The Tyler Junior College Board of Trustees, during their regular meeting on Thursday, took official action to develop a Bachelor of Applied Technology (BAT) in public safety.
TJC has been working in close partnership with city, county and state leaders to produce public safety programs of the highest quality.
As an example, TJC’s Law Enforcement Academy graduates consistently have the highest scores statewide on licensing exams and other measures. It is also recognized as one of the finest in the state. Its graduates consistently achieve a 100-percent passing rate on their state licensing exams on the first attempt, and agencies across the region choose TJC’s academies over others.
TJC has in place other strong first responder programs including its Fire Science Academy as well as Emergency Medical Technician and Paramedic, all of which lead to gainful employment upon completion of the programs of study.
TJC Board of Trustees President Mike Coker said, “There has been strong interest from leaders and governmental units in our region for this program. As our community’s college, we are expected to help meet the growing needs for advanced skills including these critical public safety programs. Applied baccalaureate degrees are targeted to meet the needs of our local workforce, while complementing the work that is being provided by universities and health science centers. TJC will ensure that the programs offered are of an applied nature, skills based, and technologically infused to meet documented needs in public safety. TJC’s applied baccalaureate degrees are technology- and equipment- intensive and rely on laboratories and specialized classrooms that our local first responders want and need in order to keep us all safe.”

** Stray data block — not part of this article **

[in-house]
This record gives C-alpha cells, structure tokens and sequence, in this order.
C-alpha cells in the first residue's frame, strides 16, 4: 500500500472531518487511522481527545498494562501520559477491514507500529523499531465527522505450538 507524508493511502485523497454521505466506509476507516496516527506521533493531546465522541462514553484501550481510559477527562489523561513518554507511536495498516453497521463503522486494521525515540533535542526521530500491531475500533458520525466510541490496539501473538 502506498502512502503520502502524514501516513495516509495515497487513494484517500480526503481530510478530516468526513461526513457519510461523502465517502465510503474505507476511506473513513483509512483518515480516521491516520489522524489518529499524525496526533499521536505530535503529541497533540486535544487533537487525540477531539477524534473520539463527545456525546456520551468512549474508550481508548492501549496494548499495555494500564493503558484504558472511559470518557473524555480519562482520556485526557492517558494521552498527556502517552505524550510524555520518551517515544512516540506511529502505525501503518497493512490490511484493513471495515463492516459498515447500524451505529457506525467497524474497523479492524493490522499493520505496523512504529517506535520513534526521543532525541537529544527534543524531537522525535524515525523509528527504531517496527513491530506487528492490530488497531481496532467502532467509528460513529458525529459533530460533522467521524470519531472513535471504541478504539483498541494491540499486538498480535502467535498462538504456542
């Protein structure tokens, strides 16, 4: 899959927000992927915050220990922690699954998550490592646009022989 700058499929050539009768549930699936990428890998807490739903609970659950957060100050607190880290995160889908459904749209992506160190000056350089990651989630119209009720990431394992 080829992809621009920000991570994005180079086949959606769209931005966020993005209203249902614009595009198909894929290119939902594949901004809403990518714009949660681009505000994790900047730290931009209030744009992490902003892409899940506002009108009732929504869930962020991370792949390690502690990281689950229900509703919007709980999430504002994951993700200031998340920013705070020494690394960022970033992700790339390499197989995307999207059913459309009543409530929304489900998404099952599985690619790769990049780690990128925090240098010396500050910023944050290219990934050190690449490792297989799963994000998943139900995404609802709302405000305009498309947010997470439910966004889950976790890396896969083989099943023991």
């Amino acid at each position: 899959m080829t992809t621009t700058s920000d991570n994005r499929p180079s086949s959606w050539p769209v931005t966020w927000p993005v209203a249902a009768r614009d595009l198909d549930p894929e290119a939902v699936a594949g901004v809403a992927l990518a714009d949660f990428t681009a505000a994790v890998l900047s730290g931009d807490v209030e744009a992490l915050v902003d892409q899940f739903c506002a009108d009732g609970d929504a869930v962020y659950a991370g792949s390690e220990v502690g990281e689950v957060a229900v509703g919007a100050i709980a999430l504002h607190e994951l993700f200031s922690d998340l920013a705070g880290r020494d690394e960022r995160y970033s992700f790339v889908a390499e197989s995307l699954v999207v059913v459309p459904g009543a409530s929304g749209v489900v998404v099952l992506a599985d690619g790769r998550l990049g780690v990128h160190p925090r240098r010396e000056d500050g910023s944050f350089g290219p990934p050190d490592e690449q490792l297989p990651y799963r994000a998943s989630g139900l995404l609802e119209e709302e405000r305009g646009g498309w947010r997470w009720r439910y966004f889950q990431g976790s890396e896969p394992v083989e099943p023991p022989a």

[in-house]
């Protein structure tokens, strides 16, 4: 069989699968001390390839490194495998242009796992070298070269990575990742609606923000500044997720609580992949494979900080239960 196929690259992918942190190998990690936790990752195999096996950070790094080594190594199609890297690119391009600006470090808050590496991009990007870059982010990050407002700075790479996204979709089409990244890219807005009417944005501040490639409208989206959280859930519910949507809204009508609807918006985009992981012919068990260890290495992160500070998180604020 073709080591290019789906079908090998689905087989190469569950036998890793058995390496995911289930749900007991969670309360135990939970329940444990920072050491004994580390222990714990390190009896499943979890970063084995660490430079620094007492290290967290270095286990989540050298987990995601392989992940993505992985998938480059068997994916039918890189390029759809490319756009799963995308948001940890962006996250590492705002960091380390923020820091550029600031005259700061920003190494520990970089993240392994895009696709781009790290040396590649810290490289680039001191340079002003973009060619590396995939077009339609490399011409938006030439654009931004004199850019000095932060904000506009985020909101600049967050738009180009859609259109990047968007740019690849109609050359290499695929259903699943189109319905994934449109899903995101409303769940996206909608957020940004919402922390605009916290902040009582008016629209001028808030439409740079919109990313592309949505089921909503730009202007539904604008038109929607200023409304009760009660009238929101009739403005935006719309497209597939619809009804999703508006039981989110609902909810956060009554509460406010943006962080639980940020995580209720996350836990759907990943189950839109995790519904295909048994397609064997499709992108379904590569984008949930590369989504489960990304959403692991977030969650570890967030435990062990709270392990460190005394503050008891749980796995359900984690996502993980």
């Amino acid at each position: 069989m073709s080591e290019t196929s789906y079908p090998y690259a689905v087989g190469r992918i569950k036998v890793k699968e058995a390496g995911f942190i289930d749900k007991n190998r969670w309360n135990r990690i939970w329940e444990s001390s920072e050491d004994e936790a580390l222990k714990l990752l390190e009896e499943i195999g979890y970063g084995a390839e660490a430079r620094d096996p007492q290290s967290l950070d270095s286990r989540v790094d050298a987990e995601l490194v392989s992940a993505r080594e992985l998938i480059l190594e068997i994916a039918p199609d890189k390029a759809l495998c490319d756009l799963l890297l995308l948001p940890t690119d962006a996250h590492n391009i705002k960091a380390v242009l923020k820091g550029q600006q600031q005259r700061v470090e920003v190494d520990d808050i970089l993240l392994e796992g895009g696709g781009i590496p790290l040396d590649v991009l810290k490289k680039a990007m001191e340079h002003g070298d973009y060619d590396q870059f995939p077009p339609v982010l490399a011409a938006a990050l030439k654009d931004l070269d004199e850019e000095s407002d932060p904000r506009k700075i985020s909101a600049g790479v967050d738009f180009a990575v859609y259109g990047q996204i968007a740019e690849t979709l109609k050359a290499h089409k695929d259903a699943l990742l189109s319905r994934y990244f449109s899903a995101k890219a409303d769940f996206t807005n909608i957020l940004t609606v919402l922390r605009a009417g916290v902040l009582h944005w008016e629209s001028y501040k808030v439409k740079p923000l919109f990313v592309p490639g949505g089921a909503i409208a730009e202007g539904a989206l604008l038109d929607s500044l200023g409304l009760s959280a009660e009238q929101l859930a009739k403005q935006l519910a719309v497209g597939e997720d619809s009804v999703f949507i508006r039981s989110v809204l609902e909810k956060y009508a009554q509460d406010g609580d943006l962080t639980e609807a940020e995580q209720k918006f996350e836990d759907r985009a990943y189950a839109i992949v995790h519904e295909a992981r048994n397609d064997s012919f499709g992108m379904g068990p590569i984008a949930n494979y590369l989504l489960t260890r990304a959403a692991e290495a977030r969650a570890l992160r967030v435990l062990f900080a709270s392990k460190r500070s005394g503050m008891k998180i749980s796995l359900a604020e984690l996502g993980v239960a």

TJC’s first baccalaureate degree program, a Bachelor of Science in dental hygiene, began in August 2016. Its second, a Bachelor of Applied Technology in healthcare technology and medical systems, will begin in January 2019.
In December 2016, TJC advanced from a Level I institution of higher education to Level II. The designation was made by the Southern Association of Colleges and Schools/Commission on Colleges, which provides accreditation for institutions of higher learning. Currently, there are only three other Texas junior/community colleges with a level II accreditation status.
Coker added, “Our faculty, learning resource centers, and organizational structure must meet the requirements established for institutions awarding bachelor degrees by the Southern Association of Colleges and Schools/Commission on Colleges, so students can rest assured that they will receive a high-quality education. That’s a win for everyone.”